So my reasons for wanting an iPad aren’t about being dazzled by a revolutionary device. They are about the right tool for the job.

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Personal Devices

Still thinking about touch devices, such as the iPod touch and the rumoured “Apple Tablet.”

Thinking out loud. Rambling even more crazily than usual.

Something important about those devices is the need for a real “Personal Digital Assistant.” I put PDAs as a keyword for my previous post because I do use the iPod touch like I was using my PalmOS and even NewtonOS devices. But there’s more to it than that, especially if you think about cloud computing and speech technologies.
I mentioned speech recognition in that previous post. SR tends to be a pipedream of the computing world. Despite all the hopes put into realtime dictation, it still hasn’t taken off in a big way. One reason might be that it’s still somewhat cumbersome to use, in current incarnations. Another reason is that it’s relatively expensive as a standalone product which requires some getting used to. But I get the impression that another set of reasons has to do with the fact that it’s mostly fitting on a personal device. Partly because it needs to be trained. But also because voice itself is a personal thing.

Cloud computing also takes a new meaning with a truly personal device. It’s no surprise that there are so many offerings with some sort of cloud computing feature in the App Store. Not only do Apple’s touch devices have limited file storage space but the notion of accessing your files in the cloud go well with a personal device.
So, what’s the optimal personal device? I’d say that Apple’s touch devices are getting close to it but that there’s room for improvement.

Some perspective…

Originally, the PC was supposed to be a “personal” computer. But the distinction was mostly with mainframes. PCs may be owned by a given person, but they’re not so tied to that person, especially given the fact that they’re often used in a single context (office or home, say). A given desktop PC can be important in someone’s life, but it’s not always present like a personal device should be. What’s funny is that “personal computers” became somewhat more “personal” with the ‘Net and networking in general. Each computer had a name, etc. But those machines remained somewhat impersonal. In many cases, even when there are multiple profiles on the same machine, it’s not so safe to assume who the current user of the machine is at any given point.

On paper, the laptop could have been that “personal device” I’m thinking about. People may share a desktop computer but they usually don’t share their laptop, unless it’s mostly used like a desktop computer. The laptop being relatively easy to carry, it’s common for people to bring one back and forth between different sites: work, home, café, school… Sounds tautological, as this is what laptops are supposed to be. But the point I’m thinking about is that these are still distinct sites where some sort of desk or table is usually available. People may use laptops on their actual laps, but the form factor is still closer to a portable desktop computer than to the kind of personal device I have in mind.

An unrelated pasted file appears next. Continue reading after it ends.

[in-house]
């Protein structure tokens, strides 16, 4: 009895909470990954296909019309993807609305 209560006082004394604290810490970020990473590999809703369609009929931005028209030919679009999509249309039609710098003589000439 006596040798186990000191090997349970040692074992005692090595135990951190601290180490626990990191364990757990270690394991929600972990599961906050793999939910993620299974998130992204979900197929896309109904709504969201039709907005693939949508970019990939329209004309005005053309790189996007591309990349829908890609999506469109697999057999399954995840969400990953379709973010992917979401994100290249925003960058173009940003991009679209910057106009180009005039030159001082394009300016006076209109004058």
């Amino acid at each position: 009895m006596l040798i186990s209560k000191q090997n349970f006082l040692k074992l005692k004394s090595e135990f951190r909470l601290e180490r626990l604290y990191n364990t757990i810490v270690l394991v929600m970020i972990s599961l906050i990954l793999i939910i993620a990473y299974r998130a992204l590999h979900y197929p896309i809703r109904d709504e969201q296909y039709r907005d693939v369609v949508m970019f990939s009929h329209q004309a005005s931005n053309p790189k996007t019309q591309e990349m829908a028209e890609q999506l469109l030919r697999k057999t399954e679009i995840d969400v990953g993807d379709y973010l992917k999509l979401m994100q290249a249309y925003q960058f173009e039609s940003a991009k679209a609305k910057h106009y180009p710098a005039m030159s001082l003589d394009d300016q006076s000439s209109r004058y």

Then, we can go all the way to “wearable computing.” There’s been some hype about wearable computers but it has yet to really be part of our daily lives. Partly for technical reasons but partly because it may not really be what people need.

The original PDAs (especially those on NewtonOS and PalmOS) were getting closer to what people might need, as personal devices. The term “personal digital assistant” seemed to encapsulate what was needed. But, for several reasons, PDAs have been having a hard time. Maybe there wasn’t a killer app for PDAs, outside of “vertical markets.” Maybe the stylus was the problem. Maybe the screen size and bulk of the device weren’t getting to the exact points where people needed them. I was still using a PalmOS device in mid-2008 and it felt like I was among the last PDA users.
One point was that PDAs had been replaced by “smartphones.” After a certain point, most devices running PalmOS were actually phones. RIM’s Blackberry succeeded in a certain niche (let’s use the vague term “professionals”) and is even beginning to expand out of it. And devices using other OSes have had their importance. It may not have been the revolution some readers of Pen Computing might have expected, but the smartphone has been a more successful “personal device” than the original PDAs.